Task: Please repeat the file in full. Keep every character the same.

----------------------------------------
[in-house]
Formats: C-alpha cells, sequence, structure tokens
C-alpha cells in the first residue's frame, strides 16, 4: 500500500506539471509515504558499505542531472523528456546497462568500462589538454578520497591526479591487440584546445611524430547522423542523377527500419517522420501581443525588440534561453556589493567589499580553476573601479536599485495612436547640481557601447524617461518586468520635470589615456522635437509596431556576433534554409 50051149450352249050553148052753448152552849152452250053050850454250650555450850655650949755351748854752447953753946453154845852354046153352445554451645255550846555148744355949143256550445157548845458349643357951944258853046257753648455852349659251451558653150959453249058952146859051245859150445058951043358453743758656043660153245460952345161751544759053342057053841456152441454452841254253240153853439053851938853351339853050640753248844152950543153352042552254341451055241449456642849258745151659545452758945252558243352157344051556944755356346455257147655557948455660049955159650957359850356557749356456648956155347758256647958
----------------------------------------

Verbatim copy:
[in-house]
Formats: C-alpha cells, sequence, structure tokens
C-alpha cells in the first residue's frame, strides 16, 4: 500500500506539471509515504558499505542531472523528456546497462568500462589538454578520497591526479591487440584546445611524430547522423542523377527500419517522420501581443525588440534561453556589493567589499580553476573601479536599485495612436547640481557601447524617461518586468520635470589615456522635437509596431556576433534554409 50051149450352249050553148052753448152552849152452250053050850454250650555450850655650949755351748854752447953753946453154845852354046153352445554451645255550846555148744355949143256550445157548845458349643357951944258853046257753648455852349659251451558653150959453249058952146859051245859150445058951043358453743758656043660153245460952345161751544759053342057053841456152441454452841254253240153853439053851938853351339853050640753248844152950543153352042552254341451055241449456642849258745151659545452758945252558243352157344051556944755356346455257147655557948455660049955159650957359850356557749356456648956155347758256647958